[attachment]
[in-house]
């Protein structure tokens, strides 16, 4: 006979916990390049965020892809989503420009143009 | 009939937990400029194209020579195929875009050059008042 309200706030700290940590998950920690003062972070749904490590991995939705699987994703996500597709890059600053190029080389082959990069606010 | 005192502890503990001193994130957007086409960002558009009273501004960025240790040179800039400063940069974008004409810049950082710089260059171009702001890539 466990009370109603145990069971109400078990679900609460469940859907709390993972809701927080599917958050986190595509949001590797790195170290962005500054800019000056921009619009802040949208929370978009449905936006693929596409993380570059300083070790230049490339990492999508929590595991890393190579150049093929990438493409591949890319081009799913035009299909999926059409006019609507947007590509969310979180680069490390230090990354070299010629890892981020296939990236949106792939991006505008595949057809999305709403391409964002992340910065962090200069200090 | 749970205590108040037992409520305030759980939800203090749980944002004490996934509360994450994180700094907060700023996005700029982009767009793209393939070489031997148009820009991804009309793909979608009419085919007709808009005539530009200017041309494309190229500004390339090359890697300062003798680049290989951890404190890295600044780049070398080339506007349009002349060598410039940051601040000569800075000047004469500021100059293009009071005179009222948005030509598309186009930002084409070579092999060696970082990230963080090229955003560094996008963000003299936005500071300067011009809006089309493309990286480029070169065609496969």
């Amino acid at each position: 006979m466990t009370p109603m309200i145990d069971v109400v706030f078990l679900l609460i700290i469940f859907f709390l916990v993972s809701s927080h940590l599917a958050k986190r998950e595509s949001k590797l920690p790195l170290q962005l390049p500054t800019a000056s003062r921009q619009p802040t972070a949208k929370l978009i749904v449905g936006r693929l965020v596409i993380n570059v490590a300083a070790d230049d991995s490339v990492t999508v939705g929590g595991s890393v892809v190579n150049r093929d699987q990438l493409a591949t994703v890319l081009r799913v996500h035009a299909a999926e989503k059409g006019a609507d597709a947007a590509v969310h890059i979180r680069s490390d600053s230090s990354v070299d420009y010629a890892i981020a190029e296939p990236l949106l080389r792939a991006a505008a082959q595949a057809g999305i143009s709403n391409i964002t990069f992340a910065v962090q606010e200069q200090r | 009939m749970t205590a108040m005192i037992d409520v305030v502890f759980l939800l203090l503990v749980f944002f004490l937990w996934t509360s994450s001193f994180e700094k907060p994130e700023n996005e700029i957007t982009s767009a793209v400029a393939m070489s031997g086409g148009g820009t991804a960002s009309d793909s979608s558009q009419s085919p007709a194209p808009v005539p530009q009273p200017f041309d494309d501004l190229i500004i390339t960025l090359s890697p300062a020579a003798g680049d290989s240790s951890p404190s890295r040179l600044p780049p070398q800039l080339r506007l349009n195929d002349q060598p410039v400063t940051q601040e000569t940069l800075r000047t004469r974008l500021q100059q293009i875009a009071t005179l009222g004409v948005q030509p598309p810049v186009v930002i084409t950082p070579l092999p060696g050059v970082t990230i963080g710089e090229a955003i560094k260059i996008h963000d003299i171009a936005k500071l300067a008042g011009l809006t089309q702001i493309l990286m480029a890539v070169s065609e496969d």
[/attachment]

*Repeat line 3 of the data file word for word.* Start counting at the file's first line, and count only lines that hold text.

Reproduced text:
């Amino acid at each position: 006979m466990t009370p109603m309200i145990d069971v109400v706030f078990l679900l609460i700290i469940f859907f709390l916990v993972s809701s927080h940590l599917a958050k986190r998950e595509s949001k590797l920690p790195l170290q962005l390049p500054t800019a000056s003062r921009q619009p802040t972070a949208k929370l978009i749904v449905g936006r693929l965020v596409i993380n570059v490590a300083a070790d230049d991995s490339v990492t999508v939705g929590g595991s890393v892809v190579n150049r093929d699987q990438l493409a591949t994703v890319l081009r799913v996500h035009a299909a999926e989503k059409g006019a609507d597709a947007a590509v969310h890059i979180r680069s490390d600053s230090s990354v070299d420009y010629a890892i981020a190029e296939p990236l949106l080389r792939a991006a505008a082959q595949a057809g999305i143009s709403n391409i964002t990069f992340a910065v962090q606010e200069q200090r | 009939m749970t205590a108040m005192i037992d409520v305030v502890f759980l939800l203090l503990v749980f944002f004490l937990w996934t509360s994450s001193f994180e700094k907060p994130e700023n996005e700029i957007t982009s767009a793209v400029a393939m070489s031997g086409g148009g820009t991804a960002s009309d793909s979608s558009q009419s085919p007709a194209p808009v005539p530009q009273p200017f041309d494309d501004l190229i500004i390339t960025l090359s890697p300062a020579a003798g680049d290989s240790s951890p404190s890295r040179l600044p780049p070398q800039l080339r506007l349009n195929d002349q060598p410039v400063t940051q601040e000569t940069l800075r000047t004469r974008l500021q100059q293009i875009a009071t005179l009222g004409v948005q030509p598309p810049v186009v930002i084409t950082p070579l092999p060696g050059v970082t990230i963080g710089e090229a955003i560094k260059i996008h963000d003299i171009a936005k500071l300067a008042g011009l809006t089309q702001i493309l990286m480029a890539v070169s065609e496969d």